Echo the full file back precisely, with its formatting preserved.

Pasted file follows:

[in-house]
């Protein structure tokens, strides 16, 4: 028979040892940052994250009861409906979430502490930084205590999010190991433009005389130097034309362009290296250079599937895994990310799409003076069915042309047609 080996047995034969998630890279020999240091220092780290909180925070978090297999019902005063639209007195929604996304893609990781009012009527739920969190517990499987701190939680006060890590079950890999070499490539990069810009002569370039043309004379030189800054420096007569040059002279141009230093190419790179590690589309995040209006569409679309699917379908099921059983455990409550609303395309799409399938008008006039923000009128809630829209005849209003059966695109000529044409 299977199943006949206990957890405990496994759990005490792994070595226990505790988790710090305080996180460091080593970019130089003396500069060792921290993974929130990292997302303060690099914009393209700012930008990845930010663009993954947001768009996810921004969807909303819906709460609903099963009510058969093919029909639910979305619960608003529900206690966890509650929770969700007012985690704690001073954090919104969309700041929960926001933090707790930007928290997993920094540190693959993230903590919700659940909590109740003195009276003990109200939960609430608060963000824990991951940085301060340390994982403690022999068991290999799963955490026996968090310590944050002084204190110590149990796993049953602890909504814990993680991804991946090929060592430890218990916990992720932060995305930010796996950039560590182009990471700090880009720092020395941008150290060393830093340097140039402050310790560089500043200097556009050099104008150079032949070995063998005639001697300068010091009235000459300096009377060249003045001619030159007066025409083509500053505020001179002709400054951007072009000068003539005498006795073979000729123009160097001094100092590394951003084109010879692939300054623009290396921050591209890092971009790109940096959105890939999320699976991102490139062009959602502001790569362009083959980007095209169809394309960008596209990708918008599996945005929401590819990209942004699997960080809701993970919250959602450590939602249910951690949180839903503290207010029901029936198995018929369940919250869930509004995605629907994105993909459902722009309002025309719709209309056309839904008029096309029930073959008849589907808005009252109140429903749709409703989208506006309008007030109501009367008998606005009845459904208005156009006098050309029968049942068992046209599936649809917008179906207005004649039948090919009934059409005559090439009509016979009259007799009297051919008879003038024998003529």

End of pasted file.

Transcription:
[in-house]
């Protein structure tokens, strides 16, 4: 028979040892940052994250009861409906979430502490930084205590999010190991433009005389130097034309362009290296250079599937895994990310799409003076069915042309047609 080996047995034969998630890279020999240091220092780290909180925070978090297999019902005063639209007195929604996304893609990781009012009527739920969190517990499987701190939680006060890590079950890999070499490539990069810009002569370039043309004379030189800054420096007569040059002279141009230093190419790179590690589309995040209006569409679309699917379908099921059983455990409550609303395309799409399938008008006039923000009128809630829209005849209003059966695109000529044409 299977199943006949206990957890405990496994759990005490792994070595226990505790988790710090305080996180460091080593970019130089003396500069060792921290993974929130990292997302303060690099914009393209700012930008990845930010663009993954947001768009996810921004969807909303819906709460609903099963009510058969093919029909639910979305619960608003529900206690966890509650929770969700007012985690704690001073954090919104969309700041929960926001933090707790930007928290997993920094540190693959993230903590919700659940909590109740003195009276003990109200939960609430608060963000824990991951940085301060340390994982403690022999068991290999799963955490026996968090310590944050002084204190110590149990796993049953602890909504814990993680991804991946090929060592430890218990916990992720932060995305930010796996950039560590182009990471700090880009720092020395941008150290060393830093340097140039402050310790560089500043200097556009050099104008150079032949070995063998005639001697300068010091009235000459300096009377060249003045001619030159007066025409083509500053505020001179002709400054951007072009000068003539005498006795073979000729123009160097001094100092590394951003084109010879692939300054623009290396921050591209890092971009790109940096959105890939999320699976991102490139062009959602502001790569362009083959980007095209169809394309960008596209990708918008599996945005929401590819990209942004699997960080809701993970919250959602450590939602249910951690949180839903503290207010029901029936198995018929369940919250869930509004995605629907994105993909459902722009309002025309719709209309056309839904008029096309029930073959008849589907808005009252109140429903749709409703989208506006309008007030109501009367008998606005009845459904208005156009006098050309029968049942068992046209599936649809917008179906207005004649039948090919009934059409005559090439009509016979009259007799009297051919008879003038024998003529």